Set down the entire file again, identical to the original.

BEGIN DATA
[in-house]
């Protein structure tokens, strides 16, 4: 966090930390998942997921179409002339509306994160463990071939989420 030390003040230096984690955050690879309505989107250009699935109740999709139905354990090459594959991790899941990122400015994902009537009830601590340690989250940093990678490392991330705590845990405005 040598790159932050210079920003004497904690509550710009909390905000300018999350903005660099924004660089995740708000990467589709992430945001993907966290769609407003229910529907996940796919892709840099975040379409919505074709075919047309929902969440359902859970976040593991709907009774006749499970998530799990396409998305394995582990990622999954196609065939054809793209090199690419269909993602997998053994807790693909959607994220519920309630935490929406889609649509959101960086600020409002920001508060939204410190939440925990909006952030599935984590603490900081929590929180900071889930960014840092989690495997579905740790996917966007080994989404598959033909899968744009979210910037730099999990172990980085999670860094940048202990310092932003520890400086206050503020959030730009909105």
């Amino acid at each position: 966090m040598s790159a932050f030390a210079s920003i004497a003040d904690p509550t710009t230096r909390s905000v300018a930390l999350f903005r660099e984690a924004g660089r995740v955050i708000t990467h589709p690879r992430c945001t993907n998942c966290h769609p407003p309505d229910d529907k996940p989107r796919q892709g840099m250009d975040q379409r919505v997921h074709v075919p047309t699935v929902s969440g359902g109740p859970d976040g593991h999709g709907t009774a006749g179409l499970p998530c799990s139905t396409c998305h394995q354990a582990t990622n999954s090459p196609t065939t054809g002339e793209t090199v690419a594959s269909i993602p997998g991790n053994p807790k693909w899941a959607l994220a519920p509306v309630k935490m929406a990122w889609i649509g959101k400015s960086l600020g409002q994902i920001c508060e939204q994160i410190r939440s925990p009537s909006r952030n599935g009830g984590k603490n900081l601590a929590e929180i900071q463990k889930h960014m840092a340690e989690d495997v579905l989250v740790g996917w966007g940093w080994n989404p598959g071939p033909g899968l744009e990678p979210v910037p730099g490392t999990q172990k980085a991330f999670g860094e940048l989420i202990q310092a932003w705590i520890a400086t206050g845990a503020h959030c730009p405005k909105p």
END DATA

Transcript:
[in-house]
């Protein structure tokens, strides 16, 4: 966090930390998942997921179409002339509306994160463990071939989420 030390003040230096984690955050690879309505989107250009699935109740999709139905354990090459594959991790899941990122400015994902009537009830601590340690989250940093990678490392991330705590845990405005 040598790159932050210079920003004497904690509550710009909390905000300018999350903005660099924004660089995740708000990467589709992430945001993907966290769609407003229910529907996940796919892709840099975040379409919505074709075919047309929902969440359902859970976040593991709907009774006749499970998530799990396409998305394995582990990622999954196609065939054809793209090199690419269909993602997998053994807790693909959607994220519920309630935490929406889609649509959101960086600020409002920001508060939204410190939440925990909006952030599935984590603490900081929590929180900071889930960014840092989690495997579905740790996917966007080994989404598959033909899968744009979210910037730099999990172990980085999670860094940048202990310092932003520890400086206050503020959030730009909105």
């Amino acid at each position: 966090m040598s790159a932050f030390a210079s920003i004497a003040d904690p509550t710009t230096r909390s905000v300018a930390l999350f903005r660099e984690a924004g660089r995740v955050i708000t990467h589709p690879r992430c945001t993907n998942c966290h769609p407003p309505d229910d529907k996940p989107r796919q892709g840099m250009d975040q379409r919505v997921h074709v075919p047309t699935v929902s969440g359902g109740p859970d976040g593991h999709g709907t009774a006749g179409l499970p998530c799990s139905t396409c998305h394995q354990a582990t990622n999954s090459p196609t065939t054809g002339e793209t090199v690419a594959s269909i993602p997998g991790n053994p807790k693909w899941a959607l994220a519920p509306v309630k935490m929406a990122w889609i649509g959101k400015s960086l600020g409002q994902i920001c508060e939204q994160i410190r939440s925990p009537s909006r952030n599935g009830g984590k603490n900081l601590a929590e929180i900071q463990k889930h960014m840092a340690e989690d495997v579905l989250v740790g996917w966007g940093w080994n989404p598959g071939p033909g899968l744009e990678p979210v910037p730099g490392t999990q172990k980085a991330f999670g860094e940048l989420i202990q310092a932003w705590i520890a400086t206050g845990a503020h959030c730009p405005k909105p």